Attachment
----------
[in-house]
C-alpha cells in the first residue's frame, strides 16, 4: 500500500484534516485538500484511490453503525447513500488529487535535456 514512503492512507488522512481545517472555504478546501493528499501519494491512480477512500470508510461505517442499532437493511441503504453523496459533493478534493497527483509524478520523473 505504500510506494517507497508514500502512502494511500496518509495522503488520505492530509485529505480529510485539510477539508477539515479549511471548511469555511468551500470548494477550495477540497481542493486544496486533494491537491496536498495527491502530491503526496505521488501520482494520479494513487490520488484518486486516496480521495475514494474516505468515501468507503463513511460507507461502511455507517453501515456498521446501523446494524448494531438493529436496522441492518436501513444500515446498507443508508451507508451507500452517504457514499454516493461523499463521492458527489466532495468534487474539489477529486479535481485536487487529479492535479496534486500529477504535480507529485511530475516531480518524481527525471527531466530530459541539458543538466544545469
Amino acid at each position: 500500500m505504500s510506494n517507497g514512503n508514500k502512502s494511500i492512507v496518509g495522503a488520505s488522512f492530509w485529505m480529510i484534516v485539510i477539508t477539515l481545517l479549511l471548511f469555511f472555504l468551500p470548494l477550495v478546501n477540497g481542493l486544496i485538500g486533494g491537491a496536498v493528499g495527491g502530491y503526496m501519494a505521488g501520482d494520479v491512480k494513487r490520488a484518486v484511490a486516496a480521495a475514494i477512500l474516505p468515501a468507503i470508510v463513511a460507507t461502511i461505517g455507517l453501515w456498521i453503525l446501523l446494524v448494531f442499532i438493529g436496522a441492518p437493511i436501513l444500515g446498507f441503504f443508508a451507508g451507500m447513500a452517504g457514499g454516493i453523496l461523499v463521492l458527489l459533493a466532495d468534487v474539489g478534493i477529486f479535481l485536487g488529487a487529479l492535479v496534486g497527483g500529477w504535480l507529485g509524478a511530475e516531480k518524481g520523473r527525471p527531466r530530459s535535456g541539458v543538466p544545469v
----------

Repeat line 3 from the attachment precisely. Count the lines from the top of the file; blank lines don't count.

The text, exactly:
Amino acid at each position: 500500500m505504500s510506494n517507497g514512503n508514500k502512502s494511500i492512507v496518509g495522503a488520505s488522512f492530509w485529505m480529510i484534516v485539510i477539508t477539515l481545517l479549511l471548511f469555511f472555504l468551500p470548494l477550495v478546501n477540497g481542493l486544496i485538500g486533494g491537491a496536498v493528499g495527491g502530491y503526496m501519494a505521488g501520482d494520479v491512480k494513487r490520488a484518486v484511490a486516496a480521495a475514494i477512500l474516505p468515501a468507503i470508510v463513511a460507507t461502511i461505517g455507517l453501515w456498521i453503525l446501523l446494524v448494531f442499532i438493529g436496522a441492518p437493511i436501513l444500515g446498507f441503504f443508508a451507508g451507500m447513500a452517504g457514499g454516493i453523496l461523499v463521492l458527489l459533493a466532495d468534487v474539489g478534493i477529486f479535481l485536487g488529487a487529479l492535479v496534486g497527483g500529477w504535480l507529485g509524478a511530475e516531480k518524481g520523473r527525471p527531466r530530459s535535456g541539458v543538466p544545469v